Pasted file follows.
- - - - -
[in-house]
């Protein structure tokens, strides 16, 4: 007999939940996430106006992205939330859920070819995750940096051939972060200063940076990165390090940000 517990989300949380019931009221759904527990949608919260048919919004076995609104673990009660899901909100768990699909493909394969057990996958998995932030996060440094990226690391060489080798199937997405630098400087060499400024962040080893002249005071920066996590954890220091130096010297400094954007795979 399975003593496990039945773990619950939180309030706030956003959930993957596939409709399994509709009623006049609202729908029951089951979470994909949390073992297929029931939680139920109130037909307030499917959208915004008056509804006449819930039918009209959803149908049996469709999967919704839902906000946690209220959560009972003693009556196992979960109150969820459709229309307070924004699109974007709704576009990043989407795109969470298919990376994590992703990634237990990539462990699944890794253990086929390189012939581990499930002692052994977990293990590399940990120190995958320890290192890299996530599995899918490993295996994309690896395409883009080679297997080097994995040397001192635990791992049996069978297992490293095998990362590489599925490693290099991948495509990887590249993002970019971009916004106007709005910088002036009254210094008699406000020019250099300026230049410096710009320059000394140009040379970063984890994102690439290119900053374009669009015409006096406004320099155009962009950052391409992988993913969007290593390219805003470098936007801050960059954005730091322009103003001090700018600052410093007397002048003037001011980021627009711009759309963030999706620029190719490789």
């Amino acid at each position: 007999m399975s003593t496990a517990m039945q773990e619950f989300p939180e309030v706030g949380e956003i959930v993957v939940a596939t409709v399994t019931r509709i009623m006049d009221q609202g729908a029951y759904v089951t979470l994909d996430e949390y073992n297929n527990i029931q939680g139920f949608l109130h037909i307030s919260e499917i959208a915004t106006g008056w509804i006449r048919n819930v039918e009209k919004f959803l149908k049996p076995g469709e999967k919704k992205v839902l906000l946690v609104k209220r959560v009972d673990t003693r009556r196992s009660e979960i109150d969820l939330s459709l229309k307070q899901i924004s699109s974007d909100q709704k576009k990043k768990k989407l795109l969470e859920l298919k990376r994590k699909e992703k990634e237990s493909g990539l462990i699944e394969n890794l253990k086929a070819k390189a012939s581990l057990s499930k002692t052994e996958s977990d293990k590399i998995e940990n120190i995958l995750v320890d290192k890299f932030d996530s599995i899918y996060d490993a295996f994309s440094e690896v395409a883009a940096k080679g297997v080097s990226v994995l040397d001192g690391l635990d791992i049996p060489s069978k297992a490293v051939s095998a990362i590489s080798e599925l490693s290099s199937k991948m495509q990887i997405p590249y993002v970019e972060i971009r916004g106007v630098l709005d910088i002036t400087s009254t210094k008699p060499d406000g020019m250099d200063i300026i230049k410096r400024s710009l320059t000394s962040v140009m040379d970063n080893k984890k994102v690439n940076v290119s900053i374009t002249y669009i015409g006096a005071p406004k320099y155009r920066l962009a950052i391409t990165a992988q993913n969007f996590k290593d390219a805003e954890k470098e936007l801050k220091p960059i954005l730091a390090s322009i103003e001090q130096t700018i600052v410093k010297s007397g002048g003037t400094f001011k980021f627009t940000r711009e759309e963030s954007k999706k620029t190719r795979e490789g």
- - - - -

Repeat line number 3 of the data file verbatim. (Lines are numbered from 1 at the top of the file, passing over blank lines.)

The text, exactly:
């Amino acid at each position: 007999m399975s003593t496990a517990m039945q773990e619950f989300p939180e309030v706030g949380e956003i959930v993957v939940a596939t409709v399994t019931r509709i009623m006049d009221q609202g729908a029951y759904v089951t979470l994909d996430e949390y073992n297929n527990i029931q939680g139920f949608l109130h037909i307030s919260e499917i959208a915004t106006g008056w509804i006449r048919n819930v039918e009209k919004f959803l149908k049996p076995g469709e999967k919704k992205v839902l906000l946690v609104k209220r959560v009972d673990t003693r009556r196992s009660e979960i109150d969820l939330s459709l229309k307070q899901i924004s699109s974007d909100q709704k576009k990043k768990k989407l795109l969470e859920l298919k990376r994590k699909e992703k990634e237990s493909g990539l462990i699944e394969n890794l253990k086929a070819k390189a012939s581990l057990s499930k002692t052994e996958s977990d293990k590399i998995e940990n120190i995958l995750v320890d290192k890299f932030d996530s599995i899918y996060d490993a295996f994309s440094e690896v395409a883009a940096k080679g297997v080097s990226v994995l040397d001192g690391l635990d791992i049996p060489s069978k297992a490293v051939s095998a990362i590489s080798e599925l490693s290099s199937k991948m495509q990887i997405p590249y993002v970019e972060i971009r916004g106007v630098l709005d910088i002036t400087s009254t210094k008699p060499d406000g020019m250099d200063i300026i230049k410096r400024s710009l320059t000394s962040v140009m040379d970063n080893k984890k994102v690439n940076v290119s900053i374009t002249y669009i015409g006096a005071p406004k320099y155009r920066l962009a950052i391409t990165a992988q993913n969007f996590k290593d390219a805003e954890k470098e936007l801050k220091p960059i954005l730091a390090s322009i103003e001090q130096t700018i600052v410093k010297s007397g002048g003037t400094f001011k980021f627009t940000r711009e759309e963030s954007k999706k620029t190719r795979e490789g």